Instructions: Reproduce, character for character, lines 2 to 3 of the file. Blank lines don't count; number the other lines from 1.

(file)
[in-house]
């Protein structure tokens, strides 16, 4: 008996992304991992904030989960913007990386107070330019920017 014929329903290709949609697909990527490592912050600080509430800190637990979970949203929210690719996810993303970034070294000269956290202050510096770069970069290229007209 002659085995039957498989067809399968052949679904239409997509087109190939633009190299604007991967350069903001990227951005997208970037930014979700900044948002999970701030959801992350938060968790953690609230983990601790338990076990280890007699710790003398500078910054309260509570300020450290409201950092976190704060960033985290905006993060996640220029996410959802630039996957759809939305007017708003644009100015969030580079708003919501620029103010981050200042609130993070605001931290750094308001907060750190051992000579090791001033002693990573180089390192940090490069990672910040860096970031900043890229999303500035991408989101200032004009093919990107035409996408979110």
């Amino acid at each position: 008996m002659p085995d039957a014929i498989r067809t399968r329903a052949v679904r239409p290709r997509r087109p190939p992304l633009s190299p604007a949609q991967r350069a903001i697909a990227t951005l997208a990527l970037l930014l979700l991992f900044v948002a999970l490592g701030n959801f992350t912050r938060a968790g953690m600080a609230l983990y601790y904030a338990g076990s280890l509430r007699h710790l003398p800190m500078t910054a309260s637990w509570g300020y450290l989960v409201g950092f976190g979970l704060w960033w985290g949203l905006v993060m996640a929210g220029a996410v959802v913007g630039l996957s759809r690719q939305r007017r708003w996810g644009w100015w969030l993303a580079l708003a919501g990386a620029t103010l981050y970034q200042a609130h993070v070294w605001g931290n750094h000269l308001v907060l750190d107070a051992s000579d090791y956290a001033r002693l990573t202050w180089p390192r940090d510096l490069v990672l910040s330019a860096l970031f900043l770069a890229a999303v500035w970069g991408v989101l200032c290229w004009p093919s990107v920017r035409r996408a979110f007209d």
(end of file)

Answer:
């Protein structure tokens, strides 16, 4: 008996992304991992904030989960913007990386107070330019920017 014929329903290709949609697909990527490592912050600080509430800190637990979970949203929210690719996810993303970034070294000269956290202050510096770069970069290229007209 002659085995039957498989067809399968052949679904239409997509087109190939633009190299604007991967350069903001990227951005997208970037930014979700900044948002999970701030959801992350938060968790953690609230983990601790338990076990280890007699710790003398500078910054309260509570300020450290409201950092976190704060960033985290905006993060996640220029996410959802630039996957759809939305007017708003644009100015969030580079708003919501620029103010981050200042609130993070605001931290750094308001907060750190051992000579090791001033002693990573180089390192940090490069990672910040860096970031900043890229999303500035991408989101200032004009093919990107035409996408979110």
């Amino acid at each position: 008996m002659p085995d039957a014929i498989r067809t399968r329903a052949v679904r239409p290709r997509r087109p190939p992304l633009s190299p604007a949609q991967r350069a903001i697909a990227t951005l997208a990527l970037l930014l979700l991992f900044v948002a999970l490592g701030n959801f992350t912050r938060a968790g953690m600080a609230l983990y601790y904030a338990g076990s280890l509430r007699h710790l003398p800190m500078t910054a309260s637990w509570g300020y450290l989960v409201g950092f976190g979970l704060w960033w985290g949203l905006v993060m996640a929210g220029a996410v959802v913007g630039l996957s759809r690719q939305r007017r708003w996810g644009w100015w969030l993303a580079l708003a919501g990386a620029t103010l981050y970034q200042a609130h993070v070294w605001g931290n750094h000269l308001v907060l750190d107070a051992s000579d090791y956290a001033r002693l990573t202050w180089p390192r940090d510096l490069v990672l910040s330019a860096l970031f900043l770069a890229a999303v500035w970069g991408v989101l200032c290229w004009p093919s990107v920017r035409r996408a979110f007209d």